Sunday, 20 February 2011

BFTF Interview with the Lord Mayor of Nottingham Mohammed Munir (2008).

Back in 2008, the BFTF Radio Show interviewed the then Lord Mayor of Nottingham Mohammed Munir. A volunteer (Joe Sharratt) recently transcribed the interview, which means that we can now post a summary of the good bits! 
BFTF has a policy of saying "thank you" to the volunteers who transcribe interviews with a batch of home made muffins. This seems only fair and BFTF would certainly encourage mosques, community centres and other social organisations to consider whether they show sufficient appreciation of the efforts of volunteers - and also whether they really listen to what volunteers tell them. . . 
So, without further ado:

Q : Lord Mayor of Nottingham, Councillor Mohammed Munir, to start with, perhaps you could give us just an outline on how you get to be the Mayor. I mean how does that work exactly?
A : You start with your own hard work, working within the community, working within the general public. Then you stand for election to be elected as a councillor, through any party or independent. . . . What happens normally is the majority group (in the council) decide whose name they are going to put forward and because they are in power, in a majority, when it goes to the full council automatically that party member becomes the Lord Mayor, so normally everyone votes for the Lord Mayor. No one, you know, abstains or votes against. So that’s how you become Lord Mayor, so you become a councillor first, then the council elects the Lord Mayor.

Q: Is the Mayor quite tied in to the political process of the council? 
A: The Lord Mayor controls the full council meeting with all the fifty-five councillors there and present, not necessarily all fifty-five but that’s the full council. All the major business is debated in there, and Lord Mayor controls and allows people to speak and gives them time to speak and things like that. When you get elected Lord Mayor you are supposed to be an independent person. You shouldn’t do favours to any party, it becomes a civic role, not a party political role and normally all Lord Mayors play fair to each party and give them equal.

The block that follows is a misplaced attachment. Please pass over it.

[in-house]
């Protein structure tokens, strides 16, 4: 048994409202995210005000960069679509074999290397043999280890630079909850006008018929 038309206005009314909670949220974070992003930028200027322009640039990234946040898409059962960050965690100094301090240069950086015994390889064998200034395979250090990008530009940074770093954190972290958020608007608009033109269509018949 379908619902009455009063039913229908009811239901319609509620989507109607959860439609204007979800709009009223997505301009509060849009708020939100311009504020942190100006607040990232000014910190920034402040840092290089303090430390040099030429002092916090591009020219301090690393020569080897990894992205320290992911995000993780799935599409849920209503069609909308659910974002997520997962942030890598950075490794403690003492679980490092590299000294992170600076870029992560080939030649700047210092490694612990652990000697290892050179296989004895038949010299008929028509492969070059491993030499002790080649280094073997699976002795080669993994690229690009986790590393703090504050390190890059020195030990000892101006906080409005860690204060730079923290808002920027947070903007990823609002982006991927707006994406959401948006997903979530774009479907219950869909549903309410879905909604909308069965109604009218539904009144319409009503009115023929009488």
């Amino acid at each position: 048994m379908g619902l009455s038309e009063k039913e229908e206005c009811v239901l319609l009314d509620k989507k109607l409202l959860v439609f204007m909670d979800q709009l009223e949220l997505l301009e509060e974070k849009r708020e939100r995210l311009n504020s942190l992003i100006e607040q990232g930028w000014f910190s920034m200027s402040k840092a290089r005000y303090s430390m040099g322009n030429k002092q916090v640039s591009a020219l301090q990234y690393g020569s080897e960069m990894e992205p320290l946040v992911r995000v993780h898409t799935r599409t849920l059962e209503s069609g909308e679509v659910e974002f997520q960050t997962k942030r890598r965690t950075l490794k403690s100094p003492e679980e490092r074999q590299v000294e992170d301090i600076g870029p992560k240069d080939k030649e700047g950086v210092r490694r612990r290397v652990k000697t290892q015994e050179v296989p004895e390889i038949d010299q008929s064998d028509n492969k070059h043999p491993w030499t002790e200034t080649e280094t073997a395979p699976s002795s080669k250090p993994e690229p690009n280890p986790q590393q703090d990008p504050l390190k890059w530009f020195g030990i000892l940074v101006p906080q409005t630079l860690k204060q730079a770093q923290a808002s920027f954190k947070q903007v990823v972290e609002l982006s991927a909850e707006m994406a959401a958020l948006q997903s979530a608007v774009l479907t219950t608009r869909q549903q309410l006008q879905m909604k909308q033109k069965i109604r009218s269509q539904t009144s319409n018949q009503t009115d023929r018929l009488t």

Q: One of the roles of the Lord Mayor is to represent Nottingham in terms of diplomatic and economic interests. Can you give some examples?
A: In my year in office I’ve seen many many delegates from different countries and different cities, they come to visit the city like last week I had a delegate from India, from Jalandhar, India. They want to make an educational link with Nottingham and Jalandhar so they came to see New Colleges of Nottingham. Also we have had delegates from China, Germany, America, Canada. The Lord Mayor entertains them, and actually we sell the city to them.
(We used to have) Raleigh, we had John Player, we had Industrial and lace and we used to sell those things. Well what we’ve got left, if not in Nottingham, in England, to sell our brains. So we’ve got a service industry to sell now, so our young generation educating them to sell that to other countries and that’s what we’ve got at the moment, we’ve got Experian which is a big supplier in the city, we’ve got Capital One and their headquarters there, we’ve got the Inland Revenue here and many other service industries which we can provide to them. We’ve still got very highly qualified and experienced engineers in Nottingham, they go out and design things for other people and that sort of thing we can sell to them. The other big thing is education, New Colleges of Nottingham, Nottingham University, Trent University. Nottingham University has now got a campus in Malaysia, so that sort of thing.